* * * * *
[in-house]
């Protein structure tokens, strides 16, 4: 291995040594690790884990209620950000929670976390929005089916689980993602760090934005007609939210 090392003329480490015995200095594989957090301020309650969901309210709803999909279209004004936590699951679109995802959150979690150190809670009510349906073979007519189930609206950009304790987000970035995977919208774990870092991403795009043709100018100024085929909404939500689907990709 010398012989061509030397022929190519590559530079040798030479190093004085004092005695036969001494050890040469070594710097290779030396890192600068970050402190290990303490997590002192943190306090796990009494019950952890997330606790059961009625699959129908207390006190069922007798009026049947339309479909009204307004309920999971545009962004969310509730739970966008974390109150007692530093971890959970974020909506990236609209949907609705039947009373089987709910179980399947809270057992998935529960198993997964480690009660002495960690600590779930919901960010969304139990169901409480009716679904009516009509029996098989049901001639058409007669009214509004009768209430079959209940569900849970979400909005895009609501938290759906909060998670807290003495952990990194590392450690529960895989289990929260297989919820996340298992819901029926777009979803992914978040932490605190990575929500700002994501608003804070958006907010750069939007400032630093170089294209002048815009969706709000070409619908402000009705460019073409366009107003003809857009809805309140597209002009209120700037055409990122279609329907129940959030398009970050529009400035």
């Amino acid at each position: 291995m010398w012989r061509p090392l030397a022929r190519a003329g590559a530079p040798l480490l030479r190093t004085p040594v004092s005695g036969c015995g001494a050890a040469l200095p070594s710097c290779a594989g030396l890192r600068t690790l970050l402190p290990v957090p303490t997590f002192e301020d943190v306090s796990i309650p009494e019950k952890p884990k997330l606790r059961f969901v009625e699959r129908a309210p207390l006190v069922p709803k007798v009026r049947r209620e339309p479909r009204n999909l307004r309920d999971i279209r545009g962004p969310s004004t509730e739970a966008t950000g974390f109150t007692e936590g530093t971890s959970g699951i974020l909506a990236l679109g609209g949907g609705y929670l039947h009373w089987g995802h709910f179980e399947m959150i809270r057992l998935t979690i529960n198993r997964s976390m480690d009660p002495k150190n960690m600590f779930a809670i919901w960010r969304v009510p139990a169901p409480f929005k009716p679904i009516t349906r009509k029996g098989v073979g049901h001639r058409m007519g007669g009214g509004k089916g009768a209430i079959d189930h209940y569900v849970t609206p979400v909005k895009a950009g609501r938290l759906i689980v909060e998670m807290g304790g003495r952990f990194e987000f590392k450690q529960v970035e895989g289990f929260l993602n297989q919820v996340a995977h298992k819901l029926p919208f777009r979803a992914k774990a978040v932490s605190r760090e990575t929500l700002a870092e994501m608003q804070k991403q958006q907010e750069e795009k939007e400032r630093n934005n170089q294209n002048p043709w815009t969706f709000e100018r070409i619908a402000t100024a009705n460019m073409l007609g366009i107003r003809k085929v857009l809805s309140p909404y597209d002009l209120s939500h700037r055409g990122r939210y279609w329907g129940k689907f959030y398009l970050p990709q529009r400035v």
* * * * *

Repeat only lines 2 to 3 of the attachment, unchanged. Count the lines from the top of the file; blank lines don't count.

């Protein structure tokens, strides 16, 4: 291995040594690790884990209620950000929670976390929005089916689980993602760090934005007609939210 090392003329480490015995200095594989957090301020309650969901309210709803999909279209004004936590699951679109995802959150979690150190809670009510349906073979007519189930609206950009304790987000970035995977919208774990870092991403795009043709100018100024085929909404939500689907990709 010398012989061509030397022929190519590559530079040798030479190093004085004092005695036969001494050890040469070594710097290779030396890192600068970050402190290990303490997590002192943190306090796990009494019950952890997330606790059961009625699959129908207390006190069922007798009026049947339309479909009204307004309920999971545009962004969310509730739970966008974390109150007692530093971890959970974020909506990236609209949907609705039947009373089987709910179980399947809270057992998935529960198993997964480690009660002495960690600590779930919901960010969304139990169901409480009716679904009516009509029996098989049901001639058409007669009214509004009768209430079959209940569900849970979400909005895009609501938290759906909060998670807290003495952990990194590392450690529960895989289990929260297989919820996340298992819901029926777009979803992914978040932490605190990575929500700002994501608003804070958006907010750069939007400032630093170089294209002048815009969706709000070409619908402000009705460019073409366009107003003809857009809805309140597209002009209120700037055409990122279609329907129940959030398009970050529009400035």
């Amino acid at each position: 291995m010398w012989r061509p090392l030397a022929r190519a003329g590559a530079p040798l480490l030479r190093t004085p040594v004092s005695g036969c015995g001494a050890a040469l200095p070594s710097c290779a594989g030396l890192r600068t690790l970050l402190p290990v957090p303490t997590f002192e301020d943190v306090s796990i309650p009494e019950k952890p884990k997330l606790r059961f969901v009625e699959r129908a309210p207390l006190v069922p709803k007798v009026r049947r209620e339309p479909r009204n999909l307004r309920d999971i279209r545009g962004p969310s004004t509730e739970a966008t950000g974390f109150t007692e936590g530093t971890s959970g699951i974020l909506a990236l679109g609209g949907g609705y929670l039947h009373w089987g995802h709910f179980e399947m959150i809270r057992l998935t979690i529960n198993r997964s976390m480690d009660p002495k150190n960690m600590f779930a809670i919901w960010r969304v009510p139990a169901p409480f929005k009716p679904i009516t349906r009509k029996g098989v073979g049901h001639r058409m007519g007669g009214g509004k089916g009768a209430i079959d189930h209940y569900v849970t609206p979400v909005k895009a950009g609501r938290l759906i689980v909060e998670m807290g304790g003495r952990f990194e987000f590392k450690q529960v970035e895989g289990f929260l993602n297989q919820v996340a995977h298992k819901l029926p919208f777009r979803a992914k774990a978040v932490s605190r760090e990575t929500l700002a870092e994501m608003q804070k991403q958006q907010e750069e795009k939007e400032r630093n934005n170089q294209n002048p043709w815009t969706f709000e100018r070409i619908a402000t100024a009705n460019m073409l007609g366009i107003r003809k085929v857009l809805s309140p909404y597209d002009l209120s939500h700037r055409g990122r939210y279609w329907g129940k689907f959030y398009l970050p990709q529009r400035v």